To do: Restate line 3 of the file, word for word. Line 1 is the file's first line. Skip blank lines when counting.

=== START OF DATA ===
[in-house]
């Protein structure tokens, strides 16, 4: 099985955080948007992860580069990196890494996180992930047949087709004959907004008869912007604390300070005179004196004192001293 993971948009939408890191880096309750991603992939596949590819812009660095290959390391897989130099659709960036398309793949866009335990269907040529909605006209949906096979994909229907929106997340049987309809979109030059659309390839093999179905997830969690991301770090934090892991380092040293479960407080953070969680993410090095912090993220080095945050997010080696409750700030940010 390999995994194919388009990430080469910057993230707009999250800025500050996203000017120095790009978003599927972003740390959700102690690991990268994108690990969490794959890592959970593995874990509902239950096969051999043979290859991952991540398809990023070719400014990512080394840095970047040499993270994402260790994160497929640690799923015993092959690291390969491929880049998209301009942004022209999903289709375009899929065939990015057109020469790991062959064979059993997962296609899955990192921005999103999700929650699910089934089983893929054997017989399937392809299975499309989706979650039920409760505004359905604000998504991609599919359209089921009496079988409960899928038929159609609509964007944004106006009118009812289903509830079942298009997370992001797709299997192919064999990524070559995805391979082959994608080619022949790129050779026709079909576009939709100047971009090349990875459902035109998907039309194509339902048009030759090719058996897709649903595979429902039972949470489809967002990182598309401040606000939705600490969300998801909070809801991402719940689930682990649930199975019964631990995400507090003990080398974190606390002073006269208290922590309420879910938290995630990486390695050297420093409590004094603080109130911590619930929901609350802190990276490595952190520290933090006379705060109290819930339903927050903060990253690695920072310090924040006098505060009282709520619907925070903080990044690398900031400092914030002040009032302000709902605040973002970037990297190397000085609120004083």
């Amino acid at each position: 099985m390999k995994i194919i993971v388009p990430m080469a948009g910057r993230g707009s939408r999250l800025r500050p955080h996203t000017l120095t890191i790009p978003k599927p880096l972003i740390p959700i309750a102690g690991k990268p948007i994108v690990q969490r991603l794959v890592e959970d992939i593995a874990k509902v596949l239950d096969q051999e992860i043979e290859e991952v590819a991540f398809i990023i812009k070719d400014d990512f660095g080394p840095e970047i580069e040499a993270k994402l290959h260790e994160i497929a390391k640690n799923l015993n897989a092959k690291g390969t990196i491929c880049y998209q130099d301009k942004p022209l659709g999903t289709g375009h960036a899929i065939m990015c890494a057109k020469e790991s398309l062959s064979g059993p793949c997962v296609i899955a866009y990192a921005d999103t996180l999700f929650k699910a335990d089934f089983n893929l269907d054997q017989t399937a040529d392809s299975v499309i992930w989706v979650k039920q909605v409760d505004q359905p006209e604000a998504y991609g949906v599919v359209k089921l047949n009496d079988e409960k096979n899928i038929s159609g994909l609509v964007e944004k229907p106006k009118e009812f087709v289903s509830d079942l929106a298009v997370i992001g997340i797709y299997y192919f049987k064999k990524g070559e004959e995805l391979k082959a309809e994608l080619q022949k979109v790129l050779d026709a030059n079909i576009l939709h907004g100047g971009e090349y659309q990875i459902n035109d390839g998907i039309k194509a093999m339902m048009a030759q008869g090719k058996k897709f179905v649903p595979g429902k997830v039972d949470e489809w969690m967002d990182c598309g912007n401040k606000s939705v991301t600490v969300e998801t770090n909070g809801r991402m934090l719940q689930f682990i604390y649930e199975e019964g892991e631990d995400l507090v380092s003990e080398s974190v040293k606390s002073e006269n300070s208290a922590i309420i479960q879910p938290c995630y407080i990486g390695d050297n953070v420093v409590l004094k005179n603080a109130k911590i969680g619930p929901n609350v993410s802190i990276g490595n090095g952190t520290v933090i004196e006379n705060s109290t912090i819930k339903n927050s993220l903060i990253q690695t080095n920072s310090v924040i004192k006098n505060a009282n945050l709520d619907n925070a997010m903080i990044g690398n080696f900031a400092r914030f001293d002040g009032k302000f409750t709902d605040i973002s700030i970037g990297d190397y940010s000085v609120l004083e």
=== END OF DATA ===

């Amino acid at each position: 099985m390999k995994i194919i993971v388009p990430m080469a948009g910057r993230g707009s939408r999250l800025r500050p955080h996203t000017l120095t890191i790009p978003k599927p880096l972003i740390p959700i309750a102690g690991k990268p948007i994108v690990q969490r991603l794959v890592e959970d992939i593995a874990k509902v596949l239950d096969q051999e992860i043979e290859e991952v590819a991540f398809i990023i812009k070719d400014d990512f660095g080394p840095e970047i580069e040499a993270k994402l290959h260790e994160i497929a390391k640690n799923l015993n897989a092959k690291g390969t990196i491929c880049y998209q130099d301009k942004p022209l659709g999903t289709g375009h960036a899929i065939m990015c890494a057109k020469e790991s398309l062959s064979g059993p793949c997962v296609i899955a866009y990192a921005d999103t996180l999700f929650k699910a335990d089934f089983n893929l269907d054997q017989t399937a040529d392809s299975v499309i992930w989706v979650k039920q909605v409760d505004q359905p006209e604000a998504y991609g949906v599919v359209k089921l047949n009496d079988e409960k096979n899928i038929s159609g994909l609509v964007e944004k229907p106006k009118e009812f087709v289903s509830d079942l929106a298009v997370i992001g997340i797709y299997y192919f049987k064999k990524g070559e004959e995805l391979k082959a309809e994608l080619q022949k979109v790129l050779d026709a030059n079909i576009l939709h907004g100047g971009e090349y659309q990875i459902n035109d390839g998907i039309k194509a093999m339902m048009a030759q008869g090719k058996k897709f179905v649903p595979g429902k997830v039972d949470e489809w969690m967002d990182c598309g912007n401040k606000s939705v991301t600490v969300e998801t770090n909070g809801r991402m934090l719940q689930f682990i604390y649930e199975e019964g892991e631990d995400l507090v380092s003990e080398s974190v040293k606390s002073e006269n300070s208290a922590i309420i479960q879910p938290c995630y407080i990486g390695d050297n953070v420093v409590l004094k005179n603080a109130k911590i969680g619930p929901n609350v993410s802190i990276g490595n090095g952190t520290v933090i004196e006379n705060s109290t912090i819930k339903n927050s993220l903060i990253q690695t080095n920072s310090v924040i004192k006098n505060a009282n945050l709520d619907n925070a997010m903080i990044g690398n080696f900031a400092r914030f001293d002040g009032k302000f409750t709902d605040i973002s700030i970037g990297d190397y940010s000085v609120l004083e």